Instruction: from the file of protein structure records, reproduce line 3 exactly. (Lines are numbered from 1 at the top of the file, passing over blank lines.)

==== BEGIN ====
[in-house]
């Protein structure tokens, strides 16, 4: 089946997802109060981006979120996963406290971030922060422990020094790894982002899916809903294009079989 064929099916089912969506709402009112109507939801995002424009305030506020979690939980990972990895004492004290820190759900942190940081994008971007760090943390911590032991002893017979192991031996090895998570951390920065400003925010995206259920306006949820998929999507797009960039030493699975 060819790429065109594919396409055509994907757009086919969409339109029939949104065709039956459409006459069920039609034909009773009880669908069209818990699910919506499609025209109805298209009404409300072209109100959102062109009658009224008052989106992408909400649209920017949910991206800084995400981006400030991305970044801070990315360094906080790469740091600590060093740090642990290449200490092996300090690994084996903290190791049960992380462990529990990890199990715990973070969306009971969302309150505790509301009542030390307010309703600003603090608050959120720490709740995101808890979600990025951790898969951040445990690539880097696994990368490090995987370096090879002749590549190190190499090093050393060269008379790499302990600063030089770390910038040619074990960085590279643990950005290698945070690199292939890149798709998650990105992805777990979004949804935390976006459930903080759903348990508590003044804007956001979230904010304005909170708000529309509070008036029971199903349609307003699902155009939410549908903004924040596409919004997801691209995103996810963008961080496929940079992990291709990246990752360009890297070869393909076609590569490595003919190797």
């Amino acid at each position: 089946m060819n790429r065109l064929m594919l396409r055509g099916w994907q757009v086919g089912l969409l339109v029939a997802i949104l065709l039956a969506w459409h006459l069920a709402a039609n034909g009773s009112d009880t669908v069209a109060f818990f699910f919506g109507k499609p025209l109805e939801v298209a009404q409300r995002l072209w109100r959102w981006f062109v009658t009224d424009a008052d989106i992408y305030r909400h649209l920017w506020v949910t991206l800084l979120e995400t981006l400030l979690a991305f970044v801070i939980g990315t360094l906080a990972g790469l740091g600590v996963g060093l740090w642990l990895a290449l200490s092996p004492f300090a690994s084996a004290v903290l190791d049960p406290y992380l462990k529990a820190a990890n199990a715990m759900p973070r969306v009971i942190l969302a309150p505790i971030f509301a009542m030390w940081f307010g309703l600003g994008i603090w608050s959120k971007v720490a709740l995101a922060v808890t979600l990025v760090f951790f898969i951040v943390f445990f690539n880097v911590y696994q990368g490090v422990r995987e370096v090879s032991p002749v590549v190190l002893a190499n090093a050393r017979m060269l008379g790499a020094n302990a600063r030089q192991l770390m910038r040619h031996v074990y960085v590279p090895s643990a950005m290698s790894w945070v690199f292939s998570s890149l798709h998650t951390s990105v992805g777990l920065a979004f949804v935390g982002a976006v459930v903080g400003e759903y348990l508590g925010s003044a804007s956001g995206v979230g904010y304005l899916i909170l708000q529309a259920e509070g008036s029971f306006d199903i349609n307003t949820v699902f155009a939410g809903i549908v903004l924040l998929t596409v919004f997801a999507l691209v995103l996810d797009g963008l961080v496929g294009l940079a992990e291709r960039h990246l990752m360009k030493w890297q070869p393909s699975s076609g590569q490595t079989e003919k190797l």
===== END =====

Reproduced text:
């Amino acid at each position: 089946m060819n790429r065109l064929m594919l396409r055509g099916w994907q757009v086919g089912l969409l339109v029939a997802i949104l065709l039956a969506w459409h006459l069920a709402a039609n034909g009773s009112d009880t669908v069209a109060f818990f699910f919506g109507k499609p025209l109805e939801v298209a009404q409300r995002l072209w109100r959102w981006f062109v009658t009224d424009a008052d989106i992408y305030r909400h649209l920017w506020v949910t991206l800084l979120e995400t981006l400030l979690a991305f970044v801070i939980g990315t360094l906080a990972g790469l740091g600590v996963g060093l740090w642990l990895a290449l200490s092996p004492f300090a690994s084996a004290v903290l190791d049960p406290y992380l462990k529990a820190a990890n199990a715990m759900p973070r969306v009971i942190l969302a309150p505790i971030f509301a009542m030390w940081f307010g309703l600003g994008i603090w608050s959120k971007v720490a709740l995101a922060v808890t979600l990025v760090f951790f898969i951040v943390f445990f690539n880097v911590y696994q990368g490090v422990r995987e370096v090879s032991p002749v590549v190190l002893a190499n090093a050393r017979m060269l008379g790499a020094n302990a600063r030089q192991l770390m910038r040619h031996v074990y960085v590279p090895s643990a950005m290698s790894w945070v690199f292939s998570s890149l798709h998650t951390s990105v992805g777990l920065a979004f949804v935390g982002a976006v459930v903080g400003e759903y348990l508590g925010s003044a804007s956001g995206v979230g904010y304005l899916i909170l708000q529309a259920e509070g008036s029971f306006d199903i349609n307003t949820v699902f155009a939410g809903i549908v903004l924040l998929t596409v919004f997801a999507l691209v995103l996810d797009g963008l961080v496929g294009l940079a992990e291709r960039h990246l990752m360009k030493w890297q070869p393909s699975s076609g590569q490595t079989e003919k190797l």